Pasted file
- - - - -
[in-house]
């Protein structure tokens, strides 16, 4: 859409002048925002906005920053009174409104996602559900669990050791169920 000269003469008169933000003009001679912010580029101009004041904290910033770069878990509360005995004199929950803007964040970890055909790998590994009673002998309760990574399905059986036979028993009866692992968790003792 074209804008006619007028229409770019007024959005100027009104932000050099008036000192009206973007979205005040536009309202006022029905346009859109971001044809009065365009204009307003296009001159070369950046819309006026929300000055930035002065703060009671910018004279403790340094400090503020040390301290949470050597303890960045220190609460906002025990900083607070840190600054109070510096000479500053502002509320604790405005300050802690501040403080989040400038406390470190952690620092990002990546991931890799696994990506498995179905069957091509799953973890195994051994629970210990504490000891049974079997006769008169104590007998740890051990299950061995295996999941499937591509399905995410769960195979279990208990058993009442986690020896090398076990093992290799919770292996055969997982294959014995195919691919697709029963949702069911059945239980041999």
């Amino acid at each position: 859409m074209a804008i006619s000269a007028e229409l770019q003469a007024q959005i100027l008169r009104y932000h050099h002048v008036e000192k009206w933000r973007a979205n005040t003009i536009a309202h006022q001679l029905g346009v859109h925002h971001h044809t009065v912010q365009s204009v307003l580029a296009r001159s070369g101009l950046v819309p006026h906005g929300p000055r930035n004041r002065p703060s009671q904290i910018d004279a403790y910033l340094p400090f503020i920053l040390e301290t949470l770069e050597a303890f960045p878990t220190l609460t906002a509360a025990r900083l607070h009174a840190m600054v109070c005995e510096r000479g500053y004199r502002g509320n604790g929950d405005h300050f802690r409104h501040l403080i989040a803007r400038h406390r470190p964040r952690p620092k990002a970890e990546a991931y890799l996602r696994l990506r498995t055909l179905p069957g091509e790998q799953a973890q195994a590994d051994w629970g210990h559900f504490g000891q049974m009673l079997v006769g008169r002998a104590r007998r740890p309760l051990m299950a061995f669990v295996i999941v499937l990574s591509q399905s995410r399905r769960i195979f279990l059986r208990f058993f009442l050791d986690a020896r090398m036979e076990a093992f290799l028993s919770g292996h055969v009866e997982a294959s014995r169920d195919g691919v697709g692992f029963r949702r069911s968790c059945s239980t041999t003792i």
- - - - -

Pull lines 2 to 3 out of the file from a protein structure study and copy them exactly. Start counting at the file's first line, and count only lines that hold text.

């Protein structure tokens, strides 16, 4: 859409002048925002906005920053009174409104996602559900669990050791169920 000269003469008169933000003009001679912010580029101009004041904290910033770069878990509360005995004199929950803007964040970890055909790998590994009673002998309760990574399905059986036979028993009866692992968790003792 074209804008006619007028229409770019007024959005100027009104932000050099008036000192009206973007979205005040536009309202006022029905346009859109971001044809009065365009204009307003296009001159070369950046819309006026929300000055930035002065703060009671910018004279403790340094400090503020040390301290949470050597303890960045220190609460906002025990900083607070840190600054109070510096000479500053502002509320604790405005300050802690501040403080989040400038406390470190952690620092990002990546991931890799696994990506498995179905069957091509799953973890195994051994629970210990504490000891049974079997006769008169104590007998740890051990299950061995295996999941499937591509399905995410769960195979279990208990058993009442986690020896090398076990093992290799919770292996055969997982294959014995195919691919697709029963949702069911059945239980041999």
């Amino acid at each position: 859409m074209a804008i006619s000269a007028e229409l770019q003469a007024q959005i100027l008169r009104y932000h050099h002048v008036e000192k009206w933000r973007a979205n005040t003009i536009a309202h006022q001679l029905g346009v859109h925002h971001h044809t009065v912010q365009s204009v307003l580029a296009r001159s070369g101009l950046v819309p006026h906005g929300p000055r930035n004041r002065p703060s009671q904290i910018d004279a403790y910033l340094p400090f503020i920053l040390e301290t949470l770069e050597a303890f960045p878990t220190l609460t906002a509360a025990r900083l607070h009174a840190m600054v109070c005995e510096r000479g500053y004199r502002g509320n604790g929950d405005h300050f802690r409104h501040l403080i989040a803007r400038h406390r470190p964040r952690p620092k990002a970890e990546a991931y890799l996602r696994l990506r498995t055909l179905p069957g091509e790998q799953a973890q195994a590994d051994w629970g210990h559900f504490g000891q049974m009673l079997v006769g008169r002998a104590r007998r740890p309760l051990m299950a061995f669990v295996i999941v499937l990574s591509q399905s995410r399905r769960i195979f279990l059986r208990f058993f009442l050791d986690a020896r090398m036979e076990a093992f290799l028993s919770g292996h055969v009866e997982a294959s014995r169920d195919g691919v697709g692992f029963r949702r069911s968790c059945s239980t041999t003792i």